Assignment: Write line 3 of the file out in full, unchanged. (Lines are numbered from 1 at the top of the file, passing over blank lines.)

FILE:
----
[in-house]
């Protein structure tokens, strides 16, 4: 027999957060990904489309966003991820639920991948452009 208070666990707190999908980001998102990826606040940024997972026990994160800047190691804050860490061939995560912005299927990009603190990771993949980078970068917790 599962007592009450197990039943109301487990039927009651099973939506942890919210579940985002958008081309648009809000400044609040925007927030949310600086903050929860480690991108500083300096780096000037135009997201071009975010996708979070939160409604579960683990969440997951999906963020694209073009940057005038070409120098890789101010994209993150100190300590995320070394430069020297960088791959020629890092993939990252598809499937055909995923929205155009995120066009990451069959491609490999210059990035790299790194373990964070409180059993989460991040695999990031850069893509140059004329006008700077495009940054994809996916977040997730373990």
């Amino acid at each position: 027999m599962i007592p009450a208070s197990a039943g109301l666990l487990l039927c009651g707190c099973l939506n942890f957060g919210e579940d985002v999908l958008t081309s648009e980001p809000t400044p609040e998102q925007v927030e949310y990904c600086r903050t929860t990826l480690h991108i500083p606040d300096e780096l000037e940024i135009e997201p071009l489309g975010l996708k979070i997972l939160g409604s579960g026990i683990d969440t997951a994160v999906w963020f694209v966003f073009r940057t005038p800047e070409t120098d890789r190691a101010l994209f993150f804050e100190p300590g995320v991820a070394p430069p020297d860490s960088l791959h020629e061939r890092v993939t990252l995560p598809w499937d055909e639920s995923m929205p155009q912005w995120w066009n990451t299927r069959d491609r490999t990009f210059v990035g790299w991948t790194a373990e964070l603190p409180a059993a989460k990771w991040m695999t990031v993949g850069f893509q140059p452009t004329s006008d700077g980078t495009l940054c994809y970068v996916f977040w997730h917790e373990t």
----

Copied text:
């Amino acid at each position: 027999m599962i007592p009450a208070s197990a039943g109301l666990l487990l039927c009651g707190c099973l939506n942890f957060g919210e579940d985002v999908l958008t081309s648009e980001p809000t400044p609040e998102q925007v927030e949310y990904c600086r903050t929860t990826l480690h991108i500083p606040d300096e780096l000037e940024i135009e997201p071009l489309g975010l996708k979070i997972l939160g409604s579960g026990i683990d969440t997951a994160v999906w963020f694209v966003f073009r940057t005038p800047e070409t120098d890789r190691a101010l994209f993150f804050e100190p300590g995320v991820a070394p430069p020297d860490s960088l791959h020629e061939r890092v993939t990252l995560p598809w499937d055909e639920s995923m929205p155009q912005w995120w066009n990451t299927r069959d491609r490999t990009f210059v990035g790299w991948t790194a373990e964070l603190p409180a059993a989460k990771w991040m695999t990031v993949g850069f893509q140059p452009t004329s006008d700077g980078t495009l940054c994809y970068v996916f977040w997730h917790e373990t």